Cape Town - The South African Weather Services is warning of potential flooding and damage to infrastructure in low lying areas after a series of intense cold fronts was detected.
According to the weather services, cold fronts, strong north-westerly winds with speeds between 50-60km/h gusting up to 80km/h are expected over southern Namakwa, the Western Cape Winelands, Central Karoo, northern parts of Garden Route districts, including the City of Cape Town from Sunday until Tuesday.
Senior forecaster Henning Grobler said that the intense cold fronts are expected to make landfall, resulting in high rainfall amounts that may pose a threat to formal/informal settlements.
“Rainfall accumulations are expected to reach 50-80mm in Cape Metropole, Western Cape Winelands, and western Overberg mountainous areas between Monday and Wednesday.
“Flooding of roads and formal/informal settlements is possible, along with damage to property, infrastructure, loss of livelihood and livestock, as well as disruption to essential services. Major disruption of traffic flow due to major roads being flooded or closed is likely. Some communities could temporarily not be accessible.
“Damage to formal/informal settlements and some structural damage is possible. Fallen trees may affect transport routes, properties, and localised power and communication interruption. Due to dust, visibility may be reduced on the road. Some transport routes and travel services were affected, and high-sided vehicles due to crosswind on exposed high-level roads by wind. Flying debris may also cause injuries,” warned Grobler.
Following the forecast, Environmental Affairs and Development Planning MEC Anton Bredell said that he is deeply concerned that this will have an effect on the possibility of wildfires.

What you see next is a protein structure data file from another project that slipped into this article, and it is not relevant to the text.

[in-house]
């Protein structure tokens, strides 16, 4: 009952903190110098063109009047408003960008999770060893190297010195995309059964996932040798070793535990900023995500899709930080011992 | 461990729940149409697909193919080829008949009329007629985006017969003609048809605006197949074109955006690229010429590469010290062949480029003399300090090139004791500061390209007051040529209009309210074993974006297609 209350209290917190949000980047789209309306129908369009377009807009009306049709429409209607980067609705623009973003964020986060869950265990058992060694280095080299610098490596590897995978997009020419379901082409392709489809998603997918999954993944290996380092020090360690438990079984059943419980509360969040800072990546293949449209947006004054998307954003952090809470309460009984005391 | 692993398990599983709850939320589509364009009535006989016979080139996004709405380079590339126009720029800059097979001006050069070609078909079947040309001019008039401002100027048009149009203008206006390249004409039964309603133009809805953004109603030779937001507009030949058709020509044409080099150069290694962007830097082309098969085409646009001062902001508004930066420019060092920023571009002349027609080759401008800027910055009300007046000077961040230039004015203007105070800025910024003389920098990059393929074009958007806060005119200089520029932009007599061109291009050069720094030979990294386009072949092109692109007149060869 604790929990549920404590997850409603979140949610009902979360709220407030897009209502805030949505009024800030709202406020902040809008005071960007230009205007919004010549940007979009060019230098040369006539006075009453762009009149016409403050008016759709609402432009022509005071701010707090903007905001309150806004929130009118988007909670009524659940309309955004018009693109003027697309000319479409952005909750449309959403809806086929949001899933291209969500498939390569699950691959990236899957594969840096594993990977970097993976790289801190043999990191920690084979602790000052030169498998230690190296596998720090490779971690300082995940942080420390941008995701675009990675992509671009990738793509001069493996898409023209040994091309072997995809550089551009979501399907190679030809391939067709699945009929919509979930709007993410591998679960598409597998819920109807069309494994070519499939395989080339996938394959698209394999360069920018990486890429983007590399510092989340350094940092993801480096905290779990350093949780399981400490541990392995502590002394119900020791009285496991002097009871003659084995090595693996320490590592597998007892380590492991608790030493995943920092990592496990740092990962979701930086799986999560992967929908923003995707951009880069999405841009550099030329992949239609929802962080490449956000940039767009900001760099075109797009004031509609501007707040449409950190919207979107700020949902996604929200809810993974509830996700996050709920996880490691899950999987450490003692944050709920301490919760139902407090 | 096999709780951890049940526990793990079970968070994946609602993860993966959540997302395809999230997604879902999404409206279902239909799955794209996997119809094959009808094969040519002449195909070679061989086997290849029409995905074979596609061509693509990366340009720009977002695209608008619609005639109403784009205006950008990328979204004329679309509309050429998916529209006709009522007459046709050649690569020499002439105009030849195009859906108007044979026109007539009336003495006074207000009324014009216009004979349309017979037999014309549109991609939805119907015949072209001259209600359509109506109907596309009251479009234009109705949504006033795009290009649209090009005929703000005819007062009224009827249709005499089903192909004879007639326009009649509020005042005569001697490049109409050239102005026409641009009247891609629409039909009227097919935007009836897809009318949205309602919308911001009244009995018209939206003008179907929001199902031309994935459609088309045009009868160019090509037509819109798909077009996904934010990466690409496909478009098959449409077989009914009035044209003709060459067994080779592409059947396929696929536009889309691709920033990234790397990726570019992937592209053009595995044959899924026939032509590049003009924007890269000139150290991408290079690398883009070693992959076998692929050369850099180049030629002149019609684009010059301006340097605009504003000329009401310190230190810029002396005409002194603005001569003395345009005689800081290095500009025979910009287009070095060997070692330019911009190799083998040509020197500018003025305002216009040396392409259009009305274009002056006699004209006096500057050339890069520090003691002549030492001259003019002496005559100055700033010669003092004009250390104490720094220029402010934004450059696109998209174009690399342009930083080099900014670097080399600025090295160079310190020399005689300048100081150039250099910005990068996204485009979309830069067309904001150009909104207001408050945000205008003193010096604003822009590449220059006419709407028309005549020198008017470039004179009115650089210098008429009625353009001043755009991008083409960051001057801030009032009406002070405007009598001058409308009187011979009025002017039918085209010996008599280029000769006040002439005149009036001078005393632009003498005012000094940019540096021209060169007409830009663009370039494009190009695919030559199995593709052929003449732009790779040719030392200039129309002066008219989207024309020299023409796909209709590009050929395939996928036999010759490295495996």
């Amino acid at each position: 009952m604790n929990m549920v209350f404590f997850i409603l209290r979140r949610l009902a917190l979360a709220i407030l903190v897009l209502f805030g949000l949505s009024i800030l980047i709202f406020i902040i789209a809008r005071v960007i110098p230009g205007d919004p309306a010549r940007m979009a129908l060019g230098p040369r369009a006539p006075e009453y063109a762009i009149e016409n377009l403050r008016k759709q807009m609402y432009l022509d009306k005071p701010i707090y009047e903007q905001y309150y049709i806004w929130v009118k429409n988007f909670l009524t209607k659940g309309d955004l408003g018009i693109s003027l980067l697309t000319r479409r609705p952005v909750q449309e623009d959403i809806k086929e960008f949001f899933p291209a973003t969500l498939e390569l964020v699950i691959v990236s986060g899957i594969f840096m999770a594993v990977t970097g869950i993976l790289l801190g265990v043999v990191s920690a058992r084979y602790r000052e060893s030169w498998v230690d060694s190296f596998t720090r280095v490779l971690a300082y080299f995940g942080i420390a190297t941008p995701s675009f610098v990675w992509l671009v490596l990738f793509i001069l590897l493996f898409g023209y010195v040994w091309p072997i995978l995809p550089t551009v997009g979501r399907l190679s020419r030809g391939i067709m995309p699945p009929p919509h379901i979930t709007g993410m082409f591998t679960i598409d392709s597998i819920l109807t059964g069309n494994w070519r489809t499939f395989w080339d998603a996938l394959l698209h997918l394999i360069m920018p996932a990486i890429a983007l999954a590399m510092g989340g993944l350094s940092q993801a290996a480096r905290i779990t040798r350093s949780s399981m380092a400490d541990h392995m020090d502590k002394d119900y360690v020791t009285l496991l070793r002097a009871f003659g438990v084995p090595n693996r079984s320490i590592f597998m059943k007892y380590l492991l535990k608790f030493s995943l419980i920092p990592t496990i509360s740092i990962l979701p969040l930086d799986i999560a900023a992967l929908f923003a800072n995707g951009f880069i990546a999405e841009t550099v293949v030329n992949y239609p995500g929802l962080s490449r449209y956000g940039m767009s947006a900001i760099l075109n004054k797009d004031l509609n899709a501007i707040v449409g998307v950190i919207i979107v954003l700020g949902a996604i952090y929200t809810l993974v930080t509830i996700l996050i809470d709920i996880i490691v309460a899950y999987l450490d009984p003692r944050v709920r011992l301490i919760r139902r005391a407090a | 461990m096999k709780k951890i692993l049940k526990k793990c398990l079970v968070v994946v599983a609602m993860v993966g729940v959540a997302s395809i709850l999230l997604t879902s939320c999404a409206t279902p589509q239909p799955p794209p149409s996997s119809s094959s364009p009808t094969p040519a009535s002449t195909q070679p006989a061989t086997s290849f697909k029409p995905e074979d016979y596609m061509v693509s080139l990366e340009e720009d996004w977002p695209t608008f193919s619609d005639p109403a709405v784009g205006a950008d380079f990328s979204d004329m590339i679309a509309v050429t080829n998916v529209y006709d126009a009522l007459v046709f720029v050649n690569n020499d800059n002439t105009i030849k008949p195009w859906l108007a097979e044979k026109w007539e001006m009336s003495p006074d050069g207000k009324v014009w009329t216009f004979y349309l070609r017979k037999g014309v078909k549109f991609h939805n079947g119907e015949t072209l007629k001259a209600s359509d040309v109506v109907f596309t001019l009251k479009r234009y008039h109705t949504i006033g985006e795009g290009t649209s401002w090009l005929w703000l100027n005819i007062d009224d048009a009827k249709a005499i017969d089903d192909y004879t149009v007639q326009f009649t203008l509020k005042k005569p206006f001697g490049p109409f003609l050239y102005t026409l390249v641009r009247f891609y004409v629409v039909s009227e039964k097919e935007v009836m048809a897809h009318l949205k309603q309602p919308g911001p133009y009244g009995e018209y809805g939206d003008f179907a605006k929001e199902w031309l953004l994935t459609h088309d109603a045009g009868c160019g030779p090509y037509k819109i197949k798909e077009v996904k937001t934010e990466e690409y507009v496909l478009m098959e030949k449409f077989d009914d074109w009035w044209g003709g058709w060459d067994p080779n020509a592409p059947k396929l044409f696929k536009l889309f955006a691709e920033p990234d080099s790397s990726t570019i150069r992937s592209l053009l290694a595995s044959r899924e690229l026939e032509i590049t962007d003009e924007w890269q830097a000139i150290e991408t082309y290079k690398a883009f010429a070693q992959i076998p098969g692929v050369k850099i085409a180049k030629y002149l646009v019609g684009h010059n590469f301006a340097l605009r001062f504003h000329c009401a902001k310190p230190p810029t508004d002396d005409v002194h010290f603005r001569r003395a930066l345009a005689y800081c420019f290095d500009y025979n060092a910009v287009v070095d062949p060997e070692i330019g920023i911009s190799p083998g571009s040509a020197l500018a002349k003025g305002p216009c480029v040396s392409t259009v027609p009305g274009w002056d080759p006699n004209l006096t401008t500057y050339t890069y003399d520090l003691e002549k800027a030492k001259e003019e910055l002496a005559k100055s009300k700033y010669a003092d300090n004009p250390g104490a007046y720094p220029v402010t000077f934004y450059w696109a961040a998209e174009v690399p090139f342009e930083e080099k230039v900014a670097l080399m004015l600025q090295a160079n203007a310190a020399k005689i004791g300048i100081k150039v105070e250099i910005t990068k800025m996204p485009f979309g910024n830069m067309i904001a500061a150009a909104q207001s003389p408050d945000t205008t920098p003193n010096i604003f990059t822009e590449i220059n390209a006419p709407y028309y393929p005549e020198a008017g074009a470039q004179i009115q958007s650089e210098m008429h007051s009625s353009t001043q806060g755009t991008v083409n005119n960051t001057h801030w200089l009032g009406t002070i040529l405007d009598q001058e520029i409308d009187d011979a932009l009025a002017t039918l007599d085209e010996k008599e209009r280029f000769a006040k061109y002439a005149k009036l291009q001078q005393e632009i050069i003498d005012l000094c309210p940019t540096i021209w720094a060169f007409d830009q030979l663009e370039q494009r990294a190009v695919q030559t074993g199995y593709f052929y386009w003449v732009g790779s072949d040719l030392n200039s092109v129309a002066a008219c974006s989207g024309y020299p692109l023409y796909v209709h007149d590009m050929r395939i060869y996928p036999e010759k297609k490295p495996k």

“We are also concerned about the possibility of wildfires, as we have had to deal with two large fires in Milnerton and in Somerset West, respectively, this past week. The strong winds preceding the rains, together with dry veld conditions, are increasing the risk for fires. Be as responsible with fire as you would be during the summer,” said Bredell.
With anyone planning on being outdoor, Managing Director of Table Mountain Aerial Cableway Company (TMACC) Wahida Parker warns that weather conditions on the mountain might be significantly different from the weather experienced in the city bowl.
“Weather conditions on the mountain might be a lot colder or even much windier by the time you summit.
“Therefore, we want visitors to enjoy our beautiful mountain safely, and we want their memories of the visit to be a wonderful recollection. These past few days have been warm and sunny, and we noticed a definite increase in numbers of people making use of the kind of weather conditions that we’re not exactly used to this time of year. Hence, we want people to be aware of the extreme weather that might soon be arriving and to keep it in mind if they are planning a trip up the mountain.
“Please dress warmly and wear enough layers of clothing to ensure you stay warm and dry. If you are hiking, travel in a group and wear suitable shoes that can manage the slippery surface. Whilst it may be cold, do not neglect hydration,” said Parker.
A warning siren at the top cableway station will alert any visitors of a change in weather conditions, and Parker urges the public to heed this warning.
“This signal should prompt visitors to make their way to the top station immediately, as transporting visitors and our staff swiftly under these circumstances is paramount. If we need to suspend operations because of adverse weather, we have measures in place to accommodate visitors whilst we wait for the weather to clear up,” said Parker.